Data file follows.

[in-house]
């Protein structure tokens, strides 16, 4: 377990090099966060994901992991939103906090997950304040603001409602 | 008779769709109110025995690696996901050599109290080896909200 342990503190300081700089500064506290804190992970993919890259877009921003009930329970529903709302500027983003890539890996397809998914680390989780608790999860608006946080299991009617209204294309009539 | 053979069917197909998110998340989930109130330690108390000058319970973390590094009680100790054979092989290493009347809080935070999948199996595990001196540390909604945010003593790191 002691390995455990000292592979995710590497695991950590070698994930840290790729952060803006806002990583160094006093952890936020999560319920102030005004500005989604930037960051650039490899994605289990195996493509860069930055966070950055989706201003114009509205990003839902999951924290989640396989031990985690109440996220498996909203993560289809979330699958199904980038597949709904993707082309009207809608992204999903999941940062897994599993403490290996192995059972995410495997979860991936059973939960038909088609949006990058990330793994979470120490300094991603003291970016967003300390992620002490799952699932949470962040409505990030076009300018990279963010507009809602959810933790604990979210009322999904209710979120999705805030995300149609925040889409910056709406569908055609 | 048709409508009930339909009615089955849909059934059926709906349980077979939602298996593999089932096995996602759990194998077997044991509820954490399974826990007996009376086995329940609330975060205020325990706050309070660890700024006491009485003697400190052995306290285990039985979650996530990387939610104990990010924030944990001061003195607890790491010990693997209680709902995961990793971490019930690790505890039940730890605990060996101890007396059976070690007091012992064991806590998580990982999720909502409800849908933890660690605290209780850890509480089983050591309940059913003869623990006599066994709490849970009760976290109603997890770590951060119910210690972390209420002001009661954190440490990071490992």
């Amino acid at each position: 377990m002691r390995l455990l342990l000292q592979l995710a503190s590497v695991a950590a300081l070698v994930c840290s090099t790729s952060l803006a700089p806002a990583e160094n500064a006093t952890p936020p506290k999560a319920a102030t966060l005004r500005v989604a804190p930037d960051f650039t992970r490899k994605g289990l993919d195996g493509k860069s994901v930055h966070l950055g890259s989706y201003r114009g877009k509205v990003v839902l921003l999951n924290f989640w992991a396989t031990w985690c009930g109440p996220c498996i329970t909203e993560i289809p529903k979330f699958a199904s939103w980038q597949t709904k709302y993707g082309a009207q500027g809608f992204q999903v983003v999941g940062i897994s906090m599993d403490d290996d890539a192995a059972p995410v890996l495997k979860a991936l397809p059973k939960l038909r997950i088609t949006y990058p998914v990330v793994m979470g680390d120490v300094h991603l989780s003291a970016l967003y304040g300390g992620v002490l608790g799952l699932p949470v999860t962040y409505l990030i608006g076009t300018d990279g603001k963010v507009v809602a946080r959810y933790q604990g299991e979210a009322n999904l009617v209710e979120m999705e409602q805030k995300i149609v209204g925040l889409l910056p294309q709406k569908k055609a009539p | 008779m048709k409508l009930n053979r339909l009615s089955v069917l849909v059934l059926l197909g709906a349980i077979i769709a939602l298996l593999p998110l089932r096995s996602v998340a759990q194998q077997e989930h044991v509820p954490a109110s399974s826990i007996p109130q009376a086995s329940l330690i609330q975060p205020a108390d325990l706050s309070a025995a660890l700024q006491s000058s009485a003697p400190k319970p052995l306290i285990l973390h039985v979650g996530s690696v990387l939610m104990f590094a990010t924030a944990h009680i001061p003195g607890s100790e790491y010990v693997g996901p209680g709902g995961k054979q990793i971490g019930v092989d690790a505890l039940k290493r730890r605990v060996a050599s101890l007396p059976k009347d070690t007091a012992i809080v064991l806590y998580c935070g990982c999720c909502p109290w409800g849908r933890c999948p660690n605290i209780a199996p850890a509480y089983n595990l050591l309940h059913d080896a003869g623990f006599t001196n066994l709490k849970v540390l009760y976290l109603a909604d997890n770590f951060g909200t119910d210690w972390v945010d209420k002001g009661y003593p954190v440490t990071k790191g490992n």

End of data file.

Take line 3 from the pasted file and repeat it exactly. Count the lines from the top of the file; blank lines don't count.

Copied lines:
């Amino acid at each position: 377990m002691r390995l455990l342990l000292q592979l995710a503190s590497v695991a950590a300081l070698v994930c840290s090099t790729s952060l803006a700089p806002a990583e160094n500064a006093t952890p936020p506290k999560a319920a102030t966060l005004r500005v989604a804190p930037d960051f650039t992970r490899k994605g289990l993919d195996g493509k860069s994901v930055h966070l950055g890259s989706y201003r114009g877009k509205v990003v839902l921003l999951n924290f989640w992991a396989t031990w985690c009930g109440p996220c498996i329970t909203e993560i289809p529903k979330f699958a199904s939103w980038q597949t709904k709302y993707g082309a009207q500027g809608f992204q999903v983003v999941g940062i897994s906090m599993d403490d290996d890539a192995a059972p995410v890996l495997k979860a991936l397809p059973k939960l038909r997950i088609t949006y990058p998914v990330v793994m979470g680390d120490v300094h991603l989780s003291a970016l967003y304040g300390g992620v002490l608790g799952l699932p949470v999860t962040y409505l990030i608006g076009t300018d990279g603001k963010v507009v809602a946080r959810y933790q604990g299991e979210a009322n999904l009617v209710e979120m999705e409602q805030k995300i149609v209204g925040l889409l910056p294309q709406k569908k055609a009539p | 008779m048709k409508l009930n053979r339909l009615s089955v069917l849909v059934l059926l197909g709906a349980i077979i769709a939602l298996l593999p998110l089932r096995s996602v998340a759990q194998q077997e989930h044991v509820p954490a109110s399974s826990i007996p109130q009376a086995s329940l330690i609330q975060p205020a108390d325990l706050s309070a025995a660890l700024q006491s000058s009485a003697p400190k319970p052995l306290i285990l973390h039985v979650g996530s690696v990387l939610m104990f590094a990010t924030a944990h009680i001061p003195g607890s100790e790491y010990v693997g996901p209680g709902g995961k054979q990793i971490g019930v092989d690790a505890l039940k290493r730890r605990v060996a050599s101890l007396p059976k009347d070690t007091a012992i809080v064991l806590y998580c935070g990982c999720c909502p109290w409800g849908r933890c999948p660690n605290i209780a199996p850890a509480y089983n595990l050591l309940h059913d080896a003869g623990f006599t001196n066994l709490k849970v540390l009760y976290l109603a909604d997890n770590f951060g909200t119910d210690w972390v945010d209420k002001g009661y003593p954190v440490t990071k790191g490992n």